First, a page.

Diversity Recruitment Resources

The goal of this toolkit is to provide Marquette employees with the opportunity to examine issues of diversity, equity, and inclusion as they relate to hiring practices on our campus. It is meant as a complement to the Office of the Provost’s faculty search and hiring process and an additional resource for any faculty or staff hire. A pdf version of this guidance is also available. 


Diversity, as a broad concept, refers to the many characteristics that differentiate us from each other and affect our experiences and perspectives.[1] As a Catholic, Jesuit institution that recognizes and cherishes the dignity of each individual, Marquette University seeks to become a more diverse and inclusive academic community.

Striving for a diverse workforce has many benefits. A variety of lived experiences and perspectives facilitates robust intellectual exchange, necessary to the lifeblood of a university that aspires to nurture an inclusive, diverse community in which collaboration and vigorous yet respectful debate can flourish. Diversity of thought also fosters more effective problem-solving teams and drives innovation, and diverse faculty can add unique value to the academy through a broad range of effective pedagogical practices.  The representation of diverse and underrepresented individuals can have powerful signaling value for and improve the persistence of our students who come from similar backgrounds and, for those who don’t, it can build empathy.

It is also a regrettable reality that, through both unconscious biases and structural inequalities, racial and ethnic minorities, women, people with disabilities, and other historically marginalized groups often face barriers in hiring and professional advancement. As a Catholic, Jesuit university that strives for a more just world, it is our responsibility to reflect upon how we can advance principles of equity and inclusion in all of our practices and policies – including in how we bring new colleagues to our campus community.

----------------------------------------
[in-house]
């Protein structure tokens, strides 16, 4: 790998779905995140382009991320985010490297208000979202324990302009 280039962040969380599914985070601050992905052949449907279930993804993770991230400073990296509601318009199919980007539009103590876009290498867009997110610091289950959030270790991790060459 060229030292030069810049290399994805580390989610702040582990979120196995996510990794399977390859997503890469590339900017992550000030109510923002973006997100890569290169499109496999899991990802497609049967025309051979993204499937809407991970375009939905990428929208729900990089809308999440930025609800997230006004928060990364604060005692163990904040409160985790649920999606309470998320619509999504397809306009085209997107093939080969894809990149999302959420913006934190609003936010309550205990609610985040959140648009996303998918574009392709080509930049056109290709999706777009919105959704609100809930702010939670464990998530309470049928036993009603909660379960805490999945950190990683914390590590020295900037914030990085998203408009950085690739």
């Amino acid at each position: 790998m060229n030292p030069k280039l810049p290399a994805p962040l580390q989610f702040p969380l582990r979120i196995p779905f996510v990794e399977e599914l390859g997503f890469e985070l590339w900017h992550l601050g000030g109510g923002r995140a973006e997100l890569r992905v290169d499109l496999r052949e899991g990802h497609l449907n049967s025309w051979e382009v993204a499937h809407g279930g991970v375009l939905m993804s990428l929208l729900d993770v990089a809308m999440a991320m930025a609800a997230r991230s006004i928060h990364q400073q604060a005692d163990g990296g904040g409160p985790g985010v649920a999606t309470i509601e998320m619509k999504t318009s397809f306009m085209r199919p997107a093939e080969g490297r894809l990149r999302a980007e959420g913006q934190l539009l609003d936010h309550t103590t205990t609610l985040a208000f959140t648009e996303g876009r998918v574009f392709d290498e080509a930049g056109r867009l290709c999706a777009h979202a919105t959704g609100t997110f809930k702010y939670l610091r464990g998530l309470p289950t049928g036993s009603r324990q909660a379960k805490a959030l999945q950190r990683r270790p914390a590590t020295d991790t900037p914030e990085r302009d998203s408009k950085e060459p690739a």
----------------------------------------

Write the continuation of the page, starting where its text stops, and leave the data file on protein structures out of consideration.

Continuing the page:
Racial and ethnic minorities, women, and other demographic groups continue to be underrepresented in many of our departments and units. And a 2018 UC-Berkeley study affirms that “conventional search practices are not enough for consistent success in hiring top women and URM [underrepresented minority] faculty.”  Understanding that diversity exists in all fields, this guide provides evidence-based practices and practical guidance for conducting an equitable and inclusive search that attracts the broadest possible pool of highly qualified candidates.

Phase 1: Cast a Wide Net

Phase 2: Understanding Implicit Bias

Phase 3: Candidate Review

Phase 4: Extending the Offer and Making the Hire


  • Sample Language for Job Postings
  • Job Boards for Organizations that Represent Diverse Groups
  • Additional Resources

This toolkit was created with extensive input from UCLA’s Faculty Search Committee Resources. For questions about these resources, contact:

Jacki Black, Associate Director for Hispanic Initiatives, jacqueline.black@marquette.edu

Liz Sides, Director of Employment and Employee Relations, elizabeth.sides@marquette.edu

Dr. Chris Navia, Vice President for Inclusive Excellence, christine.navia@marquette.edu 


[1] Definitions for diversity, equity, equity-mindedness, and inclusion can be found on the AAC&U “Making Excellence Inclusive” website.